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A View From the Easel During Times of Quarantine

This week, artists reflect on quarantining from their studios in Illinois, Maine, Oregon, and New York.

This is the 168th installment of a series in which artists send in a photo and a description of their workspace. In light of COVID-19, we’ve asked participants to reflect on how the pandemic has changed their studio space and/or if they are focusing on particular projects while quarantining. Want to take part? Submit your studio — just check out the submission guidelines.

Mark Addison Smith, Chicago, Illinois

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Much of my time in quarantine has been spent at this dining room table, where I’ve been virtually calling strangers across the world and turning dialogue from our conversations into visual-narrative drawings that chronicle their lives in isolation.

For the past 11 years, I’ve been eavesdropping on strangers out-and-about and drawing their words every single day (I’ve never missed a day). My daily practice is an equal measure of human connection and ink-on-paper. When human contact suddenly became forbidden during the COVID-19 outbreak, my practice had to change.

A stranger reached out to me on social media voicing concern as to how I was overhearing dialogue during isolation. Without overthinking it, I invited her to screen-chat with me for material. Our Zoom call provided profound insight into a decade-long, in-person artistic practice: virtual connections are real connections … and the words I’ve exchanged with strangers from locations including Spain, Ecuador, France, Belgium, Sweden, and the United States, have inspired an abundance of the most personal drawings I’ve made in over a decade. All this life from my laptop screen, ink pens, and Bristol board, while sitting alone at this dining room table in Chicago.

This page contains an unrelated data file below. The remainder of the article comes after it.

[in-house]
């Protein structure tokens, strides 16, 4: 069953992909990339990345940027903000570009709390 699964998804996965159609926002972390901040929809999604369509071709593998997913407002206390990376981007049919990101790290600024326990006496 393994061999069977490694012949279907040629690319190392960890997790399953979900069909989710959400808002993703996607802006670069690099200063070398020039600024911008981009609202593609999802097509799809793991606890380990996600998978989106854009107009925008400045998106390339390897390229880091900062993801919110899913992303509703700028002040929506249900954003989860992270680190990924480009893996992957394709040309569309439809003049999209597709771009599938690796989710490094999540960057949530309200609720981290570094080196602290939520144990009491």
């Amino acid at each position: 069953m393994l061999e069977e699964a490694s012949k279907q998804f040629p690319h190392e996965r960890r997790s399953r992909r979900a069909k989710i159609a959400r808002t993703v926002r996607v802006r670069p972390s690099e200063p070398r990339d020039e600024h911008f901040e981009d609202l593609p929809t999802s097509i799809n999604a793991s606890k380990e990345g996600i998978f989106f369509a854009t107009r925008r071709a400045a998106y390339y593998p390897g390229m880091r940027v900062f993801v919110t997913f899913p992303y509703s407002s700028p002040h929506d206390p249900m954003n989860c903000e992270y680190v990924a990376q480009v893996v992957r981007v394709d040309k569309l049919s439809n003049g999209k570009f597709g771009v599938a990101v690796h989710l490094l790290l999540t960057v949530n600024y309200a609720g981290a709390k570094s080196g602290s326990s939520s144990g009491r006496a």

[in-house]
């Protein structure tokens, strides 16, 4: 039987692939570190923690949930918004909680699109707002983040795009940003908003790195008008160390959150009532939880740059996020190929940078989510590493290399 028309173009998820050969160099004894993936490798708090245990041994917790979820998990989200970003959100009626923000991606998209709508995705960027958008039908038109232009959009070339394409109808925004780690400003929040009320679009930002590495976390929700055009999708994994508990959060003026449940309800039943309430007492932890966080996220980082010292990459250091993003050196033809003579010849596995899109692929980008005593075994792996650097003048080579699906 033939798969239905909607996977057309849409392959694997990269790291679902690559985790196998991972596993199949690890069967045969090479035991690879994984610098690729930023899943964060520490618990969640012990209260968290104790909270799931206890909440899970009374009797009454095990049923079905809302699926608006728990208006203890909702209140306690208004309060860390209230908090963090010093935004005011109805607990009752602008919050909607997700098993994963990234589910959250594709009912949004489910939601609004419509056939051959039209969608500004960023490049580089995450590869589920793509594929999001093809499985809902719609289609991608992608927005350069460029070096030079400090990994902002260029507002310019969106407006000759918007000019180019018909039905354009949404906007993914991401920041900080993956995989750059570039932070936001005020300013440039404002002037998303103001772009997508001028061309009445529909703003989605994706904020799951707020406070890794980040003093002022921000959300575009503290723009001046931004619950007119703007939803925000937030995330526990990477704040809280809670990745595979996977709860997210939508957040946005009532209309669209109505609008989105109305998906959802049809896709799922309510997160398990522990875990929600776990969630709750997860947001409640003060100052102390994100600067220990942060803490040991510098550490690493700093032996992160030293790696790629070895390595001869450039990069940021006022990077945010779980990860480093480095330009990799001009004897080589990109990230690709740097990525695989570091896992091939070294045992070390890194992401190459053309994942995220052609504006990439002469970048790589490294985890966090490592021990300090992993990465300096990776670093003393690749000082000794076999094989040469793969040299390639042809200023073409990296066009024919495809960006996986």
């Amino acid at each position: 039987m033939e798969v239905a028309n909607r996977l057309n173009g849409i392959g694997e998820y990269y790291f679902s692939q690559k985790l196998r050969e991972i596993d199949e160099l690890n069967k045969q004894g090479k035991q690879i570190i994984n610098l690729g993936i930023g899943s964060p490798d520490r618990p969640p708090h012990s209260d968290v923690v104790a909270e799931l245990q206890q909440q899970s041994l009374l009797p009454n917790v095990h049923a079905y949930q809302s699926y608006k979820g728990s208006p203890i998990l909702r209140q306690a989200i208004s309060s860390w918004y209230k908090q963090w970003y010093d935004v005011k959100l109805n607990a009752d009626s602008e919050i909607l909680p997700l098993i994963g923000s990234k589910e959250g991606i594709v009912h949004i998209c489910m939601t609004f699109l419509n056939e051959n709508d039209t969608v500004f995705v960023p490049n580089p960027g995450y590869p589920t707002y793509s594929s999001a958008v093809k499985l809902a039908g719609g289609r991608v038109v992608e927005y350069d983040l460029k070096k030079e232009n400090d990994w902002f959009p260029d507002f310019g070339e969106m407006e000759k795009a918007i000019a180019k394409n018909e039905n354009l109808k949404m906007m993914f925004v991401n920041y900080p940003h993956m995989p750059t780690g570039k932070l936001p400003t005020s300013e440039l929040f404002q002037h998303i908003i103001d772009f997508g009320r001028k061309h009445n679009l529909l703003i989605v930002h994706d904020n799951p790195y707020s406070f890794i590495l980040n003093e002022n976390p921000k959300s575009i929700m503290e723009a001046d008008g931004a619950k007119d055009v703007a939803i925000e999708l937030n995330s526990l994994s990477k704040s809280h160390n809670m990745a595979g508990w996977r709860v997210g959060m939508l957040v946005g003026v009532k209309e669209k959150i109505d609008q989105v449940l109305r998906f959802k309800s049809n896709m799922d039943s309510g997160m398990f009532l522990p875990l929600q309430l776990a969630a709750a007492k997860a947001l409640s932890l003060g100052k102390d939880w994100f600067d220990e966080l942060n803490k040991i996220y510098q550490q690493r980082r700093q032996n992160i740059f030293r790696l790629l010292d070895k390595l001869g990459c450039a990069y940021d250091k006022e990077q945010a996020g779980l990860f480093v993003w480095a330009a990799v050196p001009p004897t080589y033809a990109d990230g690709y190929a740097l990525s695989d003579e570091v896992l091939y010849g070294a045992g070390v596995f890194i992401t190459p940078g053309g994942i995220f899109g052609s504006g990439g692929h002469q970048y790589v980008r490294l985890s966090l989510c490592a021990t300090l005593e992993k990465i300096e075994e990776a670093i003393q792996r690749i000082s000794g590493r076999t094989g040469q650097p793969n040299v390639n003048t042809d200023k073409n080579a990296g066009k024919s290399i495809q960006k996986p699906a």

Marcie Jan Bronstein, Belfast, Maine

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For the past 25 years my studio has been on the ground floor of the reconstructed barn where I live with my family on the coast of Maine. (My husband is also an artist whose studio is on the top floor.) Since March, we’ve been isolated here with our cat Bacio. And while I’ve continued to paint, I’ve spent more time repainting the studio floor, cleaning out years of accumulated stuff, playing and listening to music, reading, talking on the phone. The two books you see on my table are two that never move, that I constantly return to. During these bewildering, anxiety-laden months, the physical presence of The Book of Symbols, whether I open it or not, has been calming. And Celebrating the Negative, truly one of the most beautiful books of photographs (which greatly inspired me 20 years ago), took on new meaning: Sadly, John Loengard passed away on May 24 at the age of 85. One of the gifts of living the solitary life of an artist is the deep connection we feel with artists we greatly admire, past or present. Countless hours alone in the pandemic have renewed my gratitude for these vital affinities.

Leanne Ellis, Eugene, Oregon

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Guess who’s coming to dinner. No one. Welcome to my dinner table studio during COVID-19. No guest will be joining us during these times, so, I decided to use the space as a way to bring a little creative energy into my home during slowdown.